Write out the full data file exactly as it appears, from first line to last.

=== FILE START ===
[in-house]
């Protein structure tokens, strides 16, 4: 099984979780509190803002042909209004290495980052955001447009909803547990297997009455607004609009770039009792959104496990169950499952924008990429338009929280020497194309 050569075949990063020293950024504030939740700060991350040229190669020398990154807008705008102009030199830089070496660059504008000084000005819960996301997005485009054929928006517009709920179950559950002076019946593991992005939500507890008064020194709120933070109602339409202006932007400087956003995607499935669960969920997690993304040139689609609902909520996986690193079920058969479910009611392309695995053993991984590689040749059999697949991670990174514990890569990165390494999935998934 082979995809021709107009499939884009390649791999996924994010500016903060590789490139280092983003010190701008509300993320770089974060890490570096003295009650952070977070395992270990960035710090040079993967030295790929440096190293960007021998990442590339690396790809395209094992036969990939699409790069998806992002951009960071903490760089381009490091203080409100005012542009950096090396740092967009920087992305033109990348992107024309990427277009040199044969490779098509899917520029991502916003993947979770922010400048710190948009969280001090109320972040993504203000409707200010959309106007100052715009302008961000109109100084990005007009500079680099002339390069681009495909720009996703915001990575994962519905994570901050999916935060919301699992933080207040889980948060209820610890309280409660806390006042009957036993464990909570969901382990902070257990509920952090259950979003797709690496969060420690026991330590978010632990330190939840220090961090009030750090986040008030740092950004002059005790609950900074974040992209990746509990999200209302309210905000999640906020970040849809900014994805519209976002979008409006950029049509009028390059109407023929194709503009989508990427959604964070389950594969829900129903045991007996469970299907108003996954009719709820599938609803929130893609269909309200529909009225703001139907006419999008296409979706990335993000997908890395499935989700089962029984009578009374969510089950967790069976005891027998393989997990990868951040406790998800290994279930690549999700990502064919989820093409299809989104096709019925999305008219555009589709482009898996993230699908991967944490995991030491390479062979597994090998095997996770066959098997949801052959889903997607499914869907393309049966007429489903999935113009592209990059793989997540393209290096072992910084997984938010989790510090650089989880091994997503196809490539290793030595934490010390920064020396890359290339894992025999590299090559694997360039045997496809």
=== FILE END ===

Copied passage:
[in-house]
């Protein structure tokens, strides 16, 4: 099984979780509190803002042909209004290495980052955001447009909803547990297997009455607004609009770039009792959104496990169950499952924008990429338009929280020497194309 050569075949990063020293950024504030939740700060991350040229190669020398990154807008705008102009030199830089070496660059504008000084000005819960996301997005485009054929928006517009709920179950559950002076019946593991992005939500507890008064020194709120933070109602339409202006932007400087956003995607499935669960969920997690993304040139689609609902909520996986690193079920058969479910009611392309695995053993991984590689040749059999697949991670990174514990890569990165390494999935998934 082979995809021709107009499939884009390649791999996924994010500016903060590789490139280092983003010190701008509300993320770089974060890490570096003295009650952070977070395992270990960035710090040079993967030295790929440096190293960007021998990442590339690396790809395209094992036969990939699409790069998806992002951009960071903490760089381009490091203080409100005012542009950096090396740092967009920087992305033109990348992107024309990427277009040199044969490779098509899917520029991502916003993947979770922010400048710190948009969280001090109320972040993504203000409707200010959309106007100052715009302008961000109109100084990005007009500079680099002339390069681009495909720009996703915001990575994962519905994570901050999916935060919301699992933080207040889980948060209820610890309280409660806390006042009957036993464990909570969901382990902070257990509920952090259950979003797709690496969060420690026991330590978010632990330190939840220090961090009030750090986040008030740092950004002059005790609950900074974040992209990746509990999200209302309210905000999640906020970040849809900014994805519209976002979008409006950029049509009028390059109407023929194709503009989508990427959604964070389950594969829900129903045991007996469970299907108003996954009719709820599938609803929130893609269909309200529909009225703001139907006419999008296409979706990335993000997908890395499935989700089962029984009578009374969510089950967790069976005891027998393989997990990868951040406790998800290994279930690549999700990502064919989820093409299809989104096709019925999305008219555009589709482009898996993230699908991967944490995991030491390479062979597994090998095997996770066959098997949801052959889903997607499914869907393309049966007429489903999935113009592209990059793989997540393209290096072992910084997984938010989790510090650089989880091994997503196809490539290793030595934490010390920064020396890359290339894992025999590299090559694997360039045997496809």